To create a database we will need to login to MySQL command line first. Run the below command.
Login to MySQL shell of the root user, it will prompt for the password of the root user. Provide the password to login.
# mysql -u root -p
Now, we can create a new database for your Cacti installation.
# CREATE DATABASE cacti_data;
Once the database is created we need create a new user and grant all the permissions to the user for the database.
To create a new database user,
# CREATE USER 'cacti_user'@'localhost' IDENTIFIED BY 'StrongPassword';
Replace ‘StrongPassword’ with a very strong password.
Now provide the all the privileges to your database user over the database you have created.
# GRANT ALL PRIVILEGES ON cacti_data.* TO 'cacti_user'@'localhost';
To apply the changes on the database privileges, run the below command and exit from mysql.
# FLUSH PRIVILEGES;
You will also need to populate the time zone table
# mysql_tzinfo_to_sql /usr/share/zoneinfo | mysql -u root -p mysql
Provide the MySQL root password to proceed.
Once the tables are populated, you will need to provide select access to Cacti user account over the tables. Login to MySQL prompt again using.
# mysql -u root -p
Now run below commands, this will give SELECT access to cacti_user
# GRANT SELECT ON mysql.time_zone_name TO 'cacti_user'@'localhost';
# FLUSH PRIVILEGES;
Step 4 – Installing and Configuring Cacti
Cacti require few more dependencies, run the following command to install them.
# yum -y install net-snmp rrdtool net-snmp-utils
Now, all the dependencies are ready, we can download the install package from Cacti website.
# cd /var/www/html
# wget http://www.cacti.net/downloads/cacti-1.1.10.tar.gz
Extract the archive
# tar xzvf cacti*.tar.gz
Rename your Cacti folder
# mv cacti-1*/ cacti/
Now import the Cacti database by running
# cd /var/www/html/cacti
To import the cacti.sql database into cacti_data using the user root. It ask the password of root user before importing the database.
# mysql cacti_data < cacti.sql -u root -p
Now, we need to edit Cacti configuration file.
# nano /var/www/html/cacti/include/config.php
Find the following lines and edit them according to your MySQL database credentials.
/* make sure these values reflect your actual database/host/user/password */ $database_type = 'mysql'; $database_default = 'cacti_data'; $database_hostname = 'localhost'; $database_username = 'cacti_user'; $database_password = 'StrongPassword'; $database_port = '3306'; $database_ssl = false;
Save the file and Exit.
Step 5 – Configure Permissions and Firewall
Now, we need to modify the ownership of the application to web server user
# chown -R apache:apache /var/www/html/cacti
We also need to allow HTTP traffic on port 80 through the firewall if you are running. Before that make sure FirewallD is enabled and running else run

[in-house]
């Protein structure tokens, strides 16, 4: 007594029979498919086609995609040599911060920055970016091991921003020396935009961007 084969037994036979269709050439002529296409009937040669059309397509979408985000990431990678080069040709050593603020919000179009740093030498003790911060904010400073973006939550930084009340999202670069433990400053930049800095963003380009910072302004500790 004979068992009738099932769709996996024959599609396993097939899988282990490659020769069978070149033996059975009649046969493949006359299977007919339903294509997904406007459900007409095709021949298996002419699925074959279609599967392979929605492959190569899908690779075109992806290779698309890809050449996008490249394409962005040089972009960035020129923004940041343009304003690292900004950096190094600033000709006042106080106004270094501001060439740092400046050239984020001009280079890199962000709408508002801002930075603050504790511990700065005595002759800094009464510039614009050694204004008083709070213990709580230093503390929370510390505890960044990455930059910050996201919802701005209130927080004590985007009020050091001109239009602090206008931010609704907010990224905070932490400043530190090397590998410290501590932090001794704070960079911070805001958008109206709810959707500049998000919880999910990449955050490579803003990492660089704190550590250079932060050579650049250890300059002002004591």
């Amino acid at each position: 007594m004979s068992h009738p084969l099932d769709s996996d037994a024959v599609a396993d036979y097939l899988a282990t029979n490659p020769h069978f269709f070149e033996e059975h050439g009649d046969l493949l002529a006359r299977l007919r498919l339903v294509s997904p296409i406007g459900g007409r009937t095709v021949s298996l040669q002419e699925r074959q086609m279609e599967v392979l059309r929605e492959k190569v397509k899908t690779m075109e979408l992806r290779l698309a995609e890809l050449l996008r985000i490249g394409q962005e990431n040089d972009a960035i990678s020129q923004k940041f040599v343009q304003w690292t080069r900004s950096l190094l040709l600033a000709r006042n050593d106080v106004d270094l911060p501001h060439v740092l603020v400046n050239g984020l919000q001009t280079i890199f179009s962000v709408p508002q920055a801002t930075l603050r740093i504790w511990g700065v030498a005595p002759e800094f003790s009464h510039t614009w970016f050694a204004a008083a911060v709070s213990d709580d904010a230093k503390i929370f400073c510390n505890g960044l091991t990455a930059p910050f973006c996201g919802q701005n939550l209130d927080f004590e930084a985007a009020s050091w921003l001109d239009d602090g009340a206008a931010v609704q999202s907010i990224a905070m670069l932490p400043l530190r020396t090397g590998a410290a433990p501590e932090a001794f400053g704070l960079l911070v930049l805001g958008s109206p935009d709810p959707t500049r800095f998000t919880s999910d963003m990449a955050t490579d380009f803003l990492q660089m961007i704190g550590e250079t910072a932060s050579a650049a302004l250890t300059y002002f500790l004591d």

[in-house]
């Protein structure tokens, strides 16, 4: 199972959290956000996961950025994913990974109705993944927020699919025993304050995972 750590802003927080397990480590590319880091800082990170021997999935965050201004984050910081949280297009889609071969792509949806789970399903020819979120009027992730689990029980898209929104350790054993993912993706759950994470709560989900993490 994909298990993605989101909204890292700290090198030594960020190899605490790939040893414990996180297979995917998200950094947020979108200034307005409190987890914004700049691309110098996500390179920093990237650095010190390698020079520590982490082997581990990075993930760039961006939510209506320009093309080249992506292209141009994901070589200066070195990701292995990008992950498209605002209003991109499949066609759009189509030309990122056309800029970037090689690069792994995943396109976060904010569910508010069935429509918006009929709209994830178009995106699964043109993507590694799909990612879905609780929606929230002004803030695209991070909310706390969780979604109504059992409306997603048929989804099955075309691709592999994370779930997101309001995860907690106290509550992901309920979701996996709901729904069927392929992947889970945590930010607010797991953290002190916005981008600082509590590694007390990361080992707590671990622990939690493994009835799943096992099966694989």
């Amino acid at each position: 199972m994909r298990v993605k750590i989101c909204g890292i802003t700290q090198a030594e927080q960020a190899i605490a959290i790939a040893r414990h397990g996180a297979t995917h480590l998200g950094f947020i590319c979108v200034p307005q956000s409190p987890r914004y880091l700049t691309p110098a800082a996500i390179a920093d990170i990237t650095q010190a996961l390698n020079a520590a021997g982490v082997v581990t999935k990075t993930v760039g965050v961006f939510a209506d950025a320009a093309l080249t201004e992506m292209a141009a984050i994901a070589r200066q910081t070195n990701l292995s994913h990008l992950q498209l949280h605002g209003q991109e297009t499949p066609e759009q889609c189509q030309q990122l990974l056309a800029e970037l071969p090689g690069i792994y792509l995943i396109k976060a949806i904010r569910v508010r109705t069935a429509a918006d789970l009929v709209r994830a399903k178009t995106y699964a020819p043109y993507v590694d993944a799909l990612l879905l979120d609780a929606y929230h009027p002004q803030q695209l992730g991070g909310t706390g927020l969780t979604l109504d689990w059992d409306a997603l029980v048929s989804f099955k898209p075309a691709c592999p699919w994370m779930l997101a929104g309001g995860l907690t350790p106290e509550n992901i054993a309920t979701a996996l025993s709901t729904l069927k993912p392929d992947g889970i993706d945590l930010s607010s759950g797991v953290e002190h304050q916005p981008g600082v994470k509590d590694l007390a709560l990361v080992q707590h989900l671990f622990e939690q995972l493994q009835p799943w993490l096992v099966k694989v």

systemctl enable firewalld
systemctl start firewalld
# firewall-cmd --zone=public --permanent --add-service=http
# firewall-cmd --reload
Now, we need to disable SELinux because Proxy configuration does not work with SELinux policies. To temporary disable SELinux without restarting the server,
# setenforce 0
Now, let step into creating a user for cacti.
# useradd cactiuser
Set the appropriate permissions on cacti’s directories for graph/log generation.
# chown -R cactiuser rra/ log/
Enabling cron, Add the below cron command to your /etc/crontab file.
# */5 * * * * cactiuser php /var/www/html/cacti/poller.php > /dev/null 2>&1
Replace cactiuser with the valid user you have created.
Now, we can complete the installation using a web browser.
http://IP_ADDRESS/cacti , You will now see the following page.
Accept the license agreement to proceed further.
In next interface you will see the pre-installation, all the required dependencies are met.
Proceed to next interface.
In installation type, choose New Primary Server and proceed next.
In next interface, you will need to provide the locations to the binaries. Path to RRDTool and PHP binaries are correct. For all other binaries, provide the path /usr/bin/binary_name. For example, for snapwalk binary, the path is /usr/bin/snmpwalk.
In next interface, you need to check whether all the folders are writable.
In template setup, choose Local Linux Machine and click Finish.
Now, you will be taken to the login page. Login using username ‘admin’ and password ‘admin’,
Now, it will ask you to modify the password, Modify it and you will be taken to dashboard.
Installation of Cacti is now finished, you can use the application to monitor the server using interactive graphs as given below.
Hope this post helps your need, please share your valuable comments to improve us.
For installing Zabbix Server 3.4 on CentOS 7 : Click Here